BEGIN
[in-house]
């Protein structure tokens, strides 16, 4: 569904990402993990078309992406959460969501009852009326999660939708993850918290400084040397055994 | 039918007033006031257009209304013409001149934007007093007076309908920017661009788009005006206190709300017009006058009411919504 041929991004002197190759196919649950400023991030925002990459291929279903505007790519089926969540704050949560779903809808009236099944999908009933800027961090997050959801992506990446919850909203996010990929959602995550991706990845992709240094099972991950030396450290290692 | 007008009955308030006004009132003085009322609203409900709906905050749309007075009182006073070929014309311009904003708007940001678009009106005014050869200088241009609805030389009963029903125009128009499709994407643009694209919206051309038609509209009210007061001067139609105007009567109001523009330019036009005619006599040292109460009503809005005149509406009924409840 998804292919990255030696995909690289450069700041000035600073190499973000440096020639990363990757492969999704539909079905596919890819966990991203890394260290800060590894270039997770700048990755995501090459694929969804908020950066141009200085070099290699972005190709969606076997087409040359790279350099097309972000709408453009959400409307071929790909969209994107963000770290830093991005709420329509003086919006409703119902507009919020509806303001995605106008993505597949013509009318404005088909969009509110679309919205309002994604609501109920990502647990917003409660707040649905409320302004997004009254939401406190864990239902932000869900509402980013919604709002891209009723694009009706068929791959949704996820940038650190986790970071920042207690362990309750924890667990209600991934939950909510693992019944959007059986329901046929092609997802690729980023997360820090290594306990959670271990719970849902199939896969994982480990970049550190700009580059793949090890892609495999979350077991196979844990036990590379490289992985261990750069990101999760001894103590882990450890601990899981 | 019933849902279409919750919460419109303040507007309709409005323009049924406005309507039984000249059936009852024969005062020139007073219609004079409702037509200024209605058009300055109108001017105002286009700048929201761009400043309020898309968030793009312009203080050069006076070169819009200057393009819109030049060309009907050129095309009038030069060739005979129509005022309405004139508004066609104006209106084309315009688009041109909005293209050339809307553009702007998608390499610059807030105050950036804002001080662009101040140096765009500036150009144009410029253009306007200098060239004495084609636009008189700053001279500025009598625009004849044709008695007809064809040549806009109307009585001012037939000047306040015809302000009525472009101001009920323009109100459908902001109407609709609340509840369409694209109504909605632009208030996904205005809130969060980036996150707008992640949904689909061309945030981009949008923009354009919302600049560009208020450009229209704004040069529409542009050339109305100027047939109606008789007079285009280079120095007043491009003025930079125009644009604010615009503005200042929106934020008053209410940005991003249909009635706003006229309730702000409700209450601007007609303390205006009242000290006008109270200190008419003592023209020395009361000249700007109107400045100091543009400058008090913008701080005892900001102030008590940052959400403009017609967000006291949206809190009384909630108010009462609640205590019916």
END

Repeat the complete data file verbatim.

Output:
[in-house]
């Protein structure tokens, strides 16, 4: 569904990402993990078309992406959460969501009852009326999660939708993850918290400084040397055994 | 039918007033006031257009209304013409001149934007007093007076309908920017661009788009005006206190709300017009006058009411919504 041929991004002197190759196919649950400023991030925002990459291929279903505007790519089926969540704050949560779903809808009236099944999908009933800027961090997050959801992506990446919850909203996010990929959602995550991706990845992709240094099972991950030396450290290692 | 007008009955308030006004009132003085009322609203409900709906905050749309007075009182006073070929014309311009904003708007940001678009009106005014050869200088241009609805030389009963029903125009128009499709994407643009694209919206051309038609509209009210007061001067139609105007009567109001523009330019036009005619006599040292109460009503809005005149509406009924409840 998804292919990255030696995909690289450069700041000035600073190499973000440096020639990363990757492969999704539909079905596919890819966990991203890394260290800060590894270039997770700048990755995501090459694929969804908020950066141009200085070099290699972005190709969606076997087409040359790279350099097309972000709408453009959400409307071929790909969209994107963000770290830093991005709420329509003086919006409703119902507009919020509806303001995605106008993505597949013509009318404005088909969009509110679309919205309002994604609501109920990502647990917003409660707040649905409320302004997004009254939401406190864990239902932000869900509402980013919604709002891209009723694009009706068929791959949704996820940038650190986790970071920042207690362990309750924890667990209600991934939950909510693992019944959007059986329901046929092609997802690729980023997360820090290594306990959670271990719970849902199939896969994982480990970049550190700009580059793949090890892609495999979350077991196979844990036990590379490289992985261990750069990101999760001894103590882990450890601990899981 | 019933849902279409919750919460419109303040507007309709409005323009049924406005309507039984000249059936009852024969005062020139007073219609004079409702037509200024209605058009300055109108001017105002286009700048929201761009400043309020898309968030793009312009203080050069006076070169819009200057393009819109030049060309009907050129095309009038030069060739005979129509005022309405004139508004066609104006209106084309315009688009041109909005293209050339809307553009702007998608390499610059807030105050950036804002001080662009101040140096765009500036150009144009410029253009306007200098060239004495084609636009008189700053001279500025009598625009004849044709008695007809064809040549806009109307009585001012037939000047306040015809302000009525472009101001009920323009109100459908902001109407609709609340509840369409694209109504909605632009208030996904205005809130969060980036996150707008992640949904689909061309945030981009949008923009354009919302600049560009208020450009229209704004040069529409542009050339109305100027047939109606008789007079285009280079120095007043491009003025930079125009644009604010615009503005200042929106934020008053209410940005991003249909009635706003006229309730702000409700209450601007007609303390205006009242000290006008109270200190008419003592023209020395009361000249700007109107400045100091543009400058008090913008701080005892900001102030008590940052959400403009017609967000006291949206809190009384909630108010009462609640205590019916």